By Mr Bhupesh Bameta
Covid-19 and what IMF calls the “Great Lockdown” has given acute shock to world economy with lowest growth since World War II and the most widespread recession till date( Fig 1 and 2). However, after sharp decline in economic activity that we witnessed in March-April, global economic momentum gained steam in May-June, with a sharp and broad-based improvement in high frequency growth indicators around the world. Currently, the global recovery is transiting from the sharp jump in monthly indicators in May-June (Fig 3) to a natural moderation in the pace of improvement since July.
Fig.1: 2020 is likely to see the biggest contraction since World War-2.
Fig.2: Percentage of economies in recession: 2020 will have the most widespread recession on record
Fig.3: Global current activity indicator has turned to positive territory after record downtick
Unprecedented policy response in the pandemic
Policy-response to the crisis has been truly unprecedented, in alacrity, quantum and scope, with strong coordination between monetary and fiscal authorities. Global fiscal stimulus announced so far has been much bigger in scale and scope compared to the Global Financial Crisis (GFC) of 2007-2008. Monetary stimulus has also been very aggressive. Global rates are at their lowest levels with aggressive cuts both in DMs and EMs. Global fiscal support announced so far has exceeded US$11 tn and rising, with a combination of above the line spending, grants, loans and guarantees. With monetary policy reaching near conventional limit in many DM economies, the template is shifting towards a benign version of Modern Monetary Theory (MMT), with greater monetary fiscal coordination in response. Aggressive and unlimited QEs (Quantitative Easing) have kept bond yields near record lows despite significantly high fiscal deficits.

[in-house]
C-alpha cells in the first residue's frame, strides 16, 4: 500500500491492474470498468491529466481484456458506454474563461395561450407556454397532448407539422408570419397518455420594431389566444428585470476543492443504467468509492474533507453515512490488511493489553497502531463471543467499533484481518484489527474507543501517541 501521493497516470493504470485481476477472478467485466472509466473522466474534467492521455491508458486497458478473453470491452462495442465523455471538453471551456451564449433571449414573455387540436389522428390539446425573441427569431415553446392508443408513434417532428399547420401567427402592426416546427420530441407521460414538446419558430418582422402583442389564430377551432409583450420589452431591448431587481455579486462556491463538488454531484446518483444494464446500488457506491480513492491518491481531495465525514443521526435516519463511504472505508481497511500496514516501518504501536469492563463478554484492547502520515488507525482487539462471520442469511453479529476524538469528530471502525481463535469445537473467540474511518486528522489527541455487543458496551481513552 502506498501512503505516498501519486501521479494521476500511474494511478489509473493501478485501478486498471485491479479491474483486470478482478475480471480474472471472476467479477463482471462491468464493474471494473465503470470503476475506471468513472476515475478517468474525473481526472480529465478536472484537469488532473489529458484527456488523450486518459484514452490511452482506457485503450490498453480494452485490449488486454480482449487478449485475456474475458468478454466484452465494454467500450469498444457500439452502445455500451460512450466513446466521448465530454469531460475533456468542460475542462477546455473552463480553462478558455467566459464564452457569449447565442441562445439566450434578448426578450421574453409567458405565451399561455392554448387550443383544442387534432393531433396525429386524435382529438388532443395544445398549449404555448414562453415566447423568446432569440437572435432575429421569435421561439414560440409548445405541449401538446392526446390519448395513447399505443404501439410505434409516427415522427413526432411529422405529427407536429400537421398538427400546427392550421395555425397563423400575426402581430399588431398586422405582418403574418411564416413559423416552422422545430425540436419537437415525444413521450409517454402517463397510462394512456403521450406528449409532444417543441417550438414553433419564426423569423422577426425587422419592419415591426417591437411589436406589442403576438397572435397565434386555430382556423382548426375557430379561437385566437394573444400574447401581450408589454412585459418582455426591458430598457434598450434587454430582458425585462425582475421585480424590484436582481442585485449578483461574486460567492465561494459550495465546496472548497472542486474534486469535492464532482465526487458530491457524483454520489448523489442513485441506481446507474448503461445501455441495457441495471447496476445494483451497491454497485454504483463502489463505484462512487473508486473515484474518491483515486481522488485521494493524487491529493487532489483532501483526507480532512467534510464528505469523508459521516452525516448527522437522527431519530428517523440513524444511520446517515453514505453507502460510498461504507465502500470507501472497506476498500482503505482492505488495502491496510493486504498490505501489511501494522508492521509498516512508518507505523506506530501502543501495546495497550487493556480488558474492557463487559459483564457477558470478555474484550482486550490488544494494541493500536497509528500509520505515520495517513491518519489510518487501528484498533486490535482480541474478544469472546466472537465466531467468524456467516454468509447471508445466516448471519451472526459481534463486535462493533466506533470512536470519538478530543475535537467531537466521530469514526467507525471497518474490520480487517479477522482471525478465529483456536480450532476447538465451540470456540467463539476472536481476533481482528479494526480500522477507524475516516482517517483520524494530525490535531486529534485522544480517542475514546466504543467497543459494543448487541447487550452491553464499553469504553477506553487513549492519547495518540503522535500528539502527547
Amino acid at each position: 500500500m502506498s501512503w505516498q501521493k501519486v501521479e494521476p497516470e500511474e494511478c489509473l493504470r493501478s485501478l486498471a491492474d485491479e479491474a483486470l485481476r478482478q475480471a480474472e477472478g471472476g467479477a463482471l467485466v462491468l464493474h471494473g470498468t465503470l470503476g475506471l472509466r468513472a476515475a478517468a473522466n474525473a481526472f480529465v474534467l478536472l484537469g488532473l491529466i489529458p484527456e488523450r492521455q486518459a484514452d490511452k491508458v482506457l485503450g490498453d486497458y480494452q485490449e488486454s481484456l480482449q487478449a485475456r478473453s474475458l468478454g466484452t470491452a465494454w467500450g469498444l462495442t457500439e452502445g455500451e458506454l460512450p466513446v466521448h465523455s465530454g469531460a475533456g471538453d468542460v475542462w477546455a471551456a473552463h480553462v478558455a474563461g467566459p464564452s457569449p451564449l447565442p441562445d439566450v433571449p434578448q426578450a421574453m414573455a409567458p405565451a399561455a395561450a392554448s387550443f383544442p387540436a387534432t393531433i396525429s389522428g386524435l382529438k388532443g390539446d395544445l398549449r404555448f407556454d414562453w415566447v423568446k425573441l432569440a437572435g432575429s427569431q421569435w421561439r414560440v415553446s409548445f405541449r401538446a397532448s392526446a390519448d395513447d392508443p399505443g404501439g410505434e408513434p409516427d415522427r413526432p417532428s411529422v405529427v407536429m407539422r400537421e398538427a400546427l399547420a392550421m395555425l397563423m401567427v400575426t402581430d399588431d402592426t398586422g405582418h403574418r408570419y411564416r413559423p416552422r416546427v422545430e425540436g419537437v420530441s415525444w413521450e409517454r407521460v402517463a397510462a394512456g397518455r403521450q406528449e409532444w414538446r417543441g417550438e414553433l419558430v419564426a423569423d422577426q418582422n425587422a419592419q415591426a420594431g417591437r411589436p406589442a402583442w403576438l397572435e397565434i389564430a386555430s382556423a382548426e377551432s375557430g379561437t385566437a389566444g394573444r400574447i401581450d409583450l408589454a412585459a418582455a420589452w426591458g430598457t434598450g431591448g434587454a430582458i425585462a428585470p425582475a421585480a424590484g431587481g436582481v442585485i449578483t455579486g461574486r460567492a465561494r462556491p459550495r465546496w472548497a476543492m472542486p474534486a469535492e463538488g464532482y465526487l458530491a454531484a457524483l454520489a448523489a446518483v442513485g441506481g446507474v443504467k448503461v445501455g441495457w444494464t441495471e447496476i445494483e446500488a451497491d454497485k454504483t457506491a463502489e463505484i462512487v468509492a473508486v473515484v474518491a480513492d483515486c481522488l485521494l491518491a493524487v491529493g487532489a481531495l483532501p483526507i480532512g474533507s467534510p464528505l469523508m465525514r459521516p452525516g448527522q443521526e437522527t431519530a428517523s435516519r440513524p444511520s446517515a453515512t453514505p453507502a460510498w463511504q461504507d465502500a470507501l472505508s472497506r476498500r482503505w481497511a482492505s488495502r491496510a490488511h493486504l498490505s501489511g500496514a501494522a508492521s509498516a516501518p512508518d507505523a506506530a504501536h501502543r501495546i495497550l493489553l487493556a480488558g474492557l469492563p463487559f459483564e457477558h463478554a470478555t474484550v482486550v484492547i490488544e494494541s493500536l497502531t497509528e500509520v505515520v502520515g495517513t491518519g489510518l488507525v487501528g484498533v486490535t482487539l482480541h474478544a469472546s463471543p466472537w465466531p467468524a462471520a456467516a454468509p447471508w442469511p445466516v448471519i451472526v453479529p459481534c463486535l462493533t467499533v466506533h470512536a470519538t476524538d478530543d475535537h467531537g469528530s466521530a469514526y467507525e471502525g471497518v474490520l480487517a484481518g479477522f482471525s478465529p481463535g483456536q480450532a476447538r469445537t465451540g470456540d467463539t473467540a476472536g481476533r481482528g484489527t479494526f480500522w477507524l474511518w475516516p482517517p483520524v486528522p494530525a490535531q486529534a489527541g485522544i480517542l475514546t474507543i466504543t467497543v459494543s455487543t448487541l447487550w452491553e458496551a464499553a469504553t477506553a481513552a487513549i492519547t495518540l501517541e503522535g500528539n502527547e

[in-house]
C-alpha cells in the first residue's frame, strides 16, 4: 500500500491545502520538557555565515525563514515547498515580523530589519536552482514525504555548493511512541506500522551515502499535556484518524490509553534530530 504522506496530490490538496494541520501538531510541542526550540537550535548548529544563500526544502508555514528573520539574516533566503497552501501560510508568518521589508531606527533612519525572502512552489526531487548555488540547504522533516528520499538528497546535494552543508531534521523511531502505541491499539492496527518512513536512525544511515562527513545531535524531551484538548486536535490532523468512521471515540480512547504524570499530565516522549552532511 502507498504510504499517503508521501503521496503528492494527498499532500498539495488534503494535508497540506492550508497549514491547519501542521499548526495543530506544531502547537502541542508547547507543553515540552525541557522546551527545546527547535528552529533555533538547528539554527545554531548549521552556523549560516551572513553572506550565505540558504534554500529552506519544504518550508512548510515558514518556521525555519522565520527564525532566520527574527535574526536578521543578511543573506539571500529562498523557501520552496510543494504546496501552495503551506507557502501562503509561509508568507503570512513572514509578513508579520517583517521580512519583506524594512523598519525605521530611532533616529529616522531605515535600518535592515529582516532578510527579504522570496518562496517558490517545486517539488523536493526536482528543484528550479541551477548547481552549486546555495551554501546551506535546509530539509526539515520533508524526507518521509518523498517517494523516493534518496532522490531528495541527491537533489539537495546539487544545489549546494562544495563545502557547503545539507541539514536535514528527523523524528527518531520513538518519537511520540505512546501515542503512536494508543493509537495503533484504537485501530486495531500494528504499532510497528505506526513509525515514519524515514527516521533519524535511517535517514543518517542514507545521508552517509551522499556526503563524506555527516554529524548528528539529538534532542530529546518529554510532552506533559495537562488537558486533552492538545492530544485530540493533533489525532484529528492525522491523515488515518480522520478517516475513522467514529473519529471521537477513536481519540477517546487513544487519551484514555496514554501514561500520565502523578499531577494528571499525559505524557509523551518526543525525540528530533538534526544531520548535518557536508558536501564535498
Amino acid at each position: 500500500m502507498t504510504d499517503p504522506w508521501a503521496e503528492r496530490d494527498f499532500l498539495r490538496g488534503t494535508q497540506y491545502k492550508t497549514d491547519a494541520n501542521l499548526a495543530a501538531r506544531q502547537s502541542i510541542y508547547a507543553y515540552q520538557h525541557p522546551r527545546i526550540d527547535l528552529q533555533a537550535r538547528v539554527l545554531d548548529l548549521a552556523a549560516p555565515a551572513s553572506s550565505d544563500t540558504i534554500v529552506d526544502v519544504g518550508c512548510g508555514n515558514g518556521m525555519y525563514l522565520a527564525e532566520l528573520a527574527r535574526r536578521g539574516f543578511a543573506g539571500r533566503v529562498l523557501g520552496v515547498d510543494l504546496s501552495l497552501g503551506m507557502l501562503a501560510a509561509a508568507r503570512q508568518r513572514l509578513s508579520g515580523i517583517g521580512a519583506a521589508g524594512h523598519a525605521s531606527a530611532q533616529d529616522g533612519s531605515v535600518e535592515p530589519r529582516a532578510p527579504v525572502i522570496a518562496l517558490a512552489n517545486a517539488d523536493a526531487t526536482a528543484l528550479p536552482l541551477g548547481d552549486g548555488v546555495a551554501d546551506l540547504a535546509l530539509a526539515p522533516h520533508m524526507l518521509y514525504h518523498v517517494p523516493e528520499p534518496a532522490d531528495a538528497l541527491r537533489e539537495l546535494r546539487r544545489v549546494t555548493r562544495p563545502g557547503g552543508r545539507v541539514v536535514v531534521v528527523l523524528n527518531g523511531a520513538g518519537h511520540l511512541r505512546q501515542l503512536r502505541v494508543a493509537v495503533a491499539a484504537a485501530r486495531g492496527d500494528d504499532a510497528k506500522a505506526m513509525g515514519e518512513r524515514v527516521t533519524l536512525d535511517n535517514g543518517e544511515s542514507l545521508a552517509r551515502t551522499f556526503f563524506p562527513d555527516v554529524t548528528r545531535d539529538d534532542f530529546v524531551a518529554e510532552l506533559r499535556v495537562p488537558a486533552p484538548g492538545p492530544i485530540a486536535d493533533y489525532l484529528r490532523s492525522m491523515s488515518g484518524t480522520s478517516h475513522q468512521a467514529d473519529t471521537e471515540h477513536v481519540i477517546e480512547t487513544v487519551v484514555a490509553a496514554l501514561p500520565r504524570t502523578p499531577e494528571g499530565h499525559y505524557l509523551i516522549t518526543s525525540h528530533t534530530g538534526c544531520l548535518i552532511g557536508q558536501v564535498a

Fig.4: Unprecendented fiscal stimulus
Fig.5: Complemented by aggressive monetary easing
Global markets have rallied strongly on the back of this strong policy response as well as opening up of the economies. Notably, market senses that even when the pandemic is past us, much of the stimulus is expected to stay till the economic recovery gains sufficient strength, underpinning widespread market optimism.
What makes Covid-19 a watershed event for economics
Besides impact on world economy, Covid-19 crisis would also be remembered as a watershed event in global economics and policy-making. The policy makers have used significantly expanded list of policy-tools and some may call the response close to what heterodox economic schools like Modern Monetary Theory has been espousing.
Economics have already been in a state of churn since the GFC and the (then considered) unorthodox policy response, which it entailed. A rethink on the cost-benefits of pursuing ultra-expansionary policies had already been underway. It is instructive to note that even before the Covid-19 crisis, economic research and particularly monetary policy in DMs was grappling with the absence of inflation and unusually flat Philips curve despite unprecedented easy monetary policy along with massive rise in Central Bank balance sheet, prolonged economic expansion cycle and apparently tight labour markets. Fed has already conducted a broad review of the strategy, tools, and communication practices it uses to pursue the monetary policy goals and is switching to average inflation targeting.